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Japanese Invent Transparent New Dessert that Disappears after 30 Minutes

Barbara Boland
By Barbara Boland | June 10, 2014 | 10:34 AM EDT

Japanese Transparent Dessert


There's a new Japanese dessert that looks like a giant water droplet on a plate. This transparent confection is called Mizu Shingen Mochi and has to be eaten within 30 minutes of being presented.

Shingen mochi is a Japenese dessert made from gyuhi, a soft form of rice cake which is sprinkled with kinako soybean powder and brown sugar syrup.

This particular version of mochi, the mizu or water kind, is made from water from the Southern Japanese Alps. The water has been solidified just enough to give it shape.

A New Type of Mochi

Rocketnews reports:

"According to the Kinseiken website, the mizu shingen mochi is so soft that it feels like it might break with just a gentle poke, and it melts away like water in your mouth. The water cake is, in fact, so delicate that once taken out of its container and presented at room temperature, it will lose its shape in about 30 minutes, which is why you can only have them in the shop and not to take home."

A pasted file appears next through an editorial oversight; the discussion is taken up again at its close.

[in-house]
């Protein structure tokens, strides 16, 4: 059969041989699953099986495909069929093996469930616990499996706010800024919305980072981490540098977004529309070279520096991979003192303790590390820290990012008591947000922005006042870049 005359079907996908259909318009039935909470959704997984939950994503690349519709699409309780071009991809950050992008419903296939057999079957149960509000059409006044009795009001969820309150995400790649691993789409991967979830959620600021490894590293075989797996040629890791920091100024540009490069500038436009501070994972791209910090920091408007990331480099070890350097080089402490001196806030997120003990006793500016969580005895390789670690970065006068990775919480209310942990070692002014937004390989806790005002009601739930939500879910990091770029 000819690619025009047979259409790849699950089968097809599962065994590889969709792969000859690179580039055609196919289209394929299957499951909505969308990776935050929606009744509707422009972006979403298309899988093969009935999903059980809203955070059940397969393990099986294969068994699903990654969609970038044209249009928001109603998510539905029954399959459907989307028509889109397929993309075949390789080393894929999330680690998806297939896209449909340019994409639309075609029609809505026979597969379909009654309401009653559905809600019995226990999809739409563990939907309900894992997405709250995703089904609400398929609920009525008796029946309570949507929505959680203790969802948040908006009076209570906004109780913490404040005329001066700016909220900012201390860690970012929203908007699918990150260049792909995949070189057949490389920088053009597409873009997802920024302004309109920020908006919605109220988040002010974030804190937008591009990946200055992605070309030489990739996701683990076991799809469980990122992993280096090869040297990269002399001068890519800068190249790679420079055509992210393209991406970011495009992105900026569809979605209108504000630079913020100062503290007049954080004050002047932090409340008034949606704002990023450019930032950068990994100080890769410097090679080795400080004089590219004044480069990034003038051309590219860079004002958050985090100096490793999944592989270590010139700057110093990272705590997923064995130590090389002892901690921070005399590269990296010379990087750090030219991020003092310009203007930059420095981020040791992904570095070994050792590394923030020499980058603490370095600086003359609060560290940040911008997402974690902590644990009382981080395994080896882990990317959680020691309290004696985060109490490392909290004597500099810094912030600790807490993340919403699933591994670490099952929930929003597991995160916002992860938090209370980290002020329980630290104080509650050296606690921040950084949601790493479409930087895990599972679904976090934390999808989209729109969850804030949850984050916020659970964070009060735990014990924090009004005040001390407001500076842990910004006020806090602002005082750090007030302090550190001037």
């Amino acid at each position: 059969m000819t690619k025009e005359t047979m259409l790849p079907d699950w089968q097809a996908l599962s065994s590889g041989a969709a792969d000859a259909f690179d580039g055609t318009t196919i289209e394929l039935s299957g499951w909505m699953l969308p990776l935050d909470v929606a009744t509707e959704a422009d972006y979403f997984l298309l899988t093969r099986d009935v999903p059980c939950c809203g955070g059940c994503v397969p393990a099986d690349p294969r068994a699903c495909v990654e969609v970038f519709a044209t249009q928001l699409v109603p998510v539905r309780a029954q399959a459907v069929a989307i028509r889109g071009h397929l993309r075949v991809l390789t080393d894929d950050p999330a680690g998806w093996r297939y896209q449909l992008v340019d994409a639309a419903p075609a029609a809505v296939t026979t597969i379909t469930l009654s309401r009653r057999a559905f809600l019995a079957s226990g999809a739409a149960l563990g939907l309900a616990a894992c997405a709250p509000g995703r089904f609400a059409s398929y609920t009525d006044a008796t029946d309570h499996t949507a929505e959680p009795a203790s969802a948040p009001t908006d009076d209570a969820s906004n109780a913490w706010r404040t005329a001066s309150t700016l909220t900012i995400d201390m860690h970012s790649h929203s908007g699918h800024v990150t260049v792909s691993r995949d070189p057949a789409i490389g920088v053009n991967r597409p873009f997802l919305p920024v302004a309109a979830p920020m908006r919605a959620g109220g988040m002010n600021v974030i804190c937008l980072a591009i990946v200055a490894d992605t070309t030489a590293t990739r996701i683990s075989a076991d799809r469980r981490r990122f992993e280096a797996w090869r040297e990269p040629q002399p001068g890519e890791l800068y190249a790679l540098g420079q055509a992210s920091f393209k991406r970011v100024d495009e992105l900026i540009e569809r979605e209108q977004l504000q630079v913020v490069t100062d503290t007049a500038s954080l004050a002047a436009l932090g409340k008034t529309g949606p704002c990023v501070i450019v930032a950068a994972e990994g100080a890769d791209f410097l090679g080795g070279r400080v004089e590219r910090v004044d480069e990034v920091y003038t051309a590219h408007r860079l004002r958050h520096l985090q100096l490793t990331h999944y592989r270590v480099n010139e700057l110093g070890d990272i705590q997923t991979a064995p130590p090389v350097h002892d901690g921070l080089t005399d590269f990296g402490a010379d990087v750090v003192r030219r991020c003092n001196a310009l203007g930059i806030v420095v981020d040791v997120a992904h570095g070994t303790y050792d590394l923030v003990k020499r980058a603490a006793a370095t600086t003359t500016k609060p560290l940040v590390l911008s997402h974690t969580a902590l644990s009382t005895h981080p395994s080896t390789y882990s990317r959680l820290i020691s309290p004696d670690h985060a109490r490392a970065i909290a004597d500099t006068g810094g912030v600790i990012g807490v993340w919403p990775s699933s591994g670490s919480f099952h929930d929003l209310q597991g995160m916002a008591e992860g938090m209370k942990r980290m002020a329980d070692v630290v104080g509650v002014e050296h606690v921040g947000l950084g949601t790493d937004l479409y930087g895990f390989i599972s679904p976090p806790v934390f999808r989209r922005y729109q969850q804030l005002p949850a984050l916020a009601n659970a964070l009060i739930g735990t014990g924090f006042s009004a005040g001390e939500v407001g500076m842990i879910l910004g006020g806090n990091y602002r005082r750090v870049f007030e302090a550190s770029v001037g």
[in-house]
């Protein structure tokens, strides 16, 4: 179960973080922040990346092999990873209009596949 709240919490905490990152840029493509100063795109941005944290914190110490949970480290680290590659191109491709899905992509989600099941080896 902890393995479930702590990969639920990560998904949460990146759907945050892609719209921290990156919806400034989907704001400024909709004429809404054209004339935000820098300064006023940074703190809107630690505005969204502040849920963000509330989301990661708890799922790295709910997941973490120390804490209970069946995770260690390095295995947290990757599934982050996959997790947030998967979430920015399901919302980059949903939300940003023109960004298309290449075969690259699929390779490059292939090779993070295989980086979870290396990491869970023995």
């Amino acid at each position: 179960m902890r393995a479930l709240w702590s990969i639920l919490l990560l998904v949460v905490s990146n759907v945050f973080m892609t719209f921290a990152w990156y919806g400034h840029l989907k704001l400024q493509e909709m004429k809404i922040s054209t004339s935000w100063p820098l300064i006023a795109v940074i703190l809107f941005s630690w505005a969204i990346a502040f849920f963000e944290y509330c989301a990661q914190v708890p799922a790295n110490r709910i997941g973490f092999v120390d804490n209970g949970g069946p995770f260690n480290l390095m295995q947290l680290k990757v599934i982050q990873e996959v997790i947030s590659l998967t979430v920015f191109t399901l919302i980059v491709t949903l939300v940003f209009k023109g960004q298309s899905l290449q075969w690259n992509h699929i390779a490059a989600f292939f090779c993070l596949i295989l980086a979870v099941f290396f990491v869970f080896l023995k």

So far, this is only available in two stores in Kinseiken, but those who have tried it say on Twitter that it's "refreshingly cool" and "tasty" - it certainly looks it!


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